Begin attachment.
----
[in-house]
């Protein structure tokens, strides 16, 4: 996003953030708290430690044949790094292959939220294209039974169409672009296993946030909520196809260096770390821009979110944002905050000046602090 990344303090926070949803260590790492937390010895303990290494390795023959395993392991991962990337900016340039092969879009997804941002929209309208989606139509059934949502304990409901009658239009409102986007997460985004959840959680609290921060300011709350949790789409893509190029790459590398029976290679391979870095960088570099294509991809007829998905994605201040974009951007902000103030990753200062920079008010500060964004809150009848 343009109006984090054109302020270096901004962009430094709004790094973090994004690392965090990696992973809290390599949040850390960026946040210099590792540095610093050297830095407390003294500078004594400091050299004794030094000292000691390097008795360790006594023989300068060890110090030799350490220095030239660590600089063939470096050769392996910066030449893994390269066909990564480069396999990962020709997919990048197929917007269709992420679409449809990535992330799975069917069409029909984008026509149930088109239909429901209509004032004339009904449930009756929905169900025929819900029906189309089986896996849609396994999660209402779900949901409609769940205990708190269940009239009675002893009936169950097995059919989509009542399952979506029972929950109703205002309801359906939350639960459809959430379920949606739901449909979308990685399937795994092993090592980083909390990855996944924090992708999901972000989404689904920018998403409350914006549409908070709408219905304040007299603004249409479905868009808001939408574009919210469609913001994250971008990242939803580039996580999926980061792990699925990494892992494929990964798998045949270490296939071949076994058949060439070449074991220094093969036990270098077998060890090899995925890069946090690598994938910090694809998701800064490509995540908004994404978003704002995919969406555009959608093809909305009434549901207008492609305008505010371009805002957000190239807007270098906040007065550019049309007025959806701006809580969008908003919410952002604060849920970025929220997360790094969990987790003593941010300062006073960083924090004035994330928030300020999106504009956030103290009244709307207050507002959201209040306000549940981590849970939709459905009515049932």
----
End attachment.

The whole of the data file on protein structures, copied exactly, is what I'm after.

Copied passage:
[in-house]
């Protein structure tokens, strides 16, 4: 996003953030708290430690044949790094292959939220294209039974169409672009296993946030909520196809260096770390821009979110944002905050000046602090 990344303090926070949803260590790492937390010895303990290494390795023959395993392991991962990337900016340039092969879009997804941002929209309208989606139509059934949502304990409901009658239009409102986007997460985004959840959680609290921060300011709350949790789409893509190029790459590398029976290679391979870095960088570099294509991809007829998905994605201040974009951007902000103030990753200062920079008010500060964004809150009848 343009109006984090054109302020270096901004962009430094709004790094973090994004690392965090990696992973809290390599949040850390960026946040210099590792540095610093050297830095407390003294500078004594400091050299004794030094000292000691390097008795360790006594023989300068060890110090030799350490220095030239660590600089063939470096050769392996910066030449893994390269066909990564480069396999990962020709997919990048197929917007269709992420679409449809990535992330799975069917069409029909984008026509149930088109239909429901209509004032004339009904449930009756929905169900025929819900029906189309089986896996849609396994999660209402779900949901409609769940205990708190269940009239009675002893009936169950097995059919989509009542399952979506029972929950109703205002309801359906939350639960459809959430379920949606739901449909979308990685399937795994092993090592980083909390990855996944924090992708999901972000989404689904920018998403409350914006549409908070709408219905304040007299603004249409479905868009808001939408574009919210469609913001994250971008990242939803580039996580999926980061792990699925990494892992494929990964798998045949270490296939071949076994058949060439070449074991220094093969036990270098077998060890090899995925890069946090690598994938910090694809998701800064490509995540908004994404978003704002995919969406555009959608093809909305009434549901207008492609305008505010371009805002957000190239807007270098906040007065550019049309007025959806701006809580969008908003919410952002604060849920970025929220997360790094969990987790003593941010300062006073960083924090004035994330928030300020999106504009956030103290009244709307207050507002959201209040306000549940981590849970939709459905009515049932």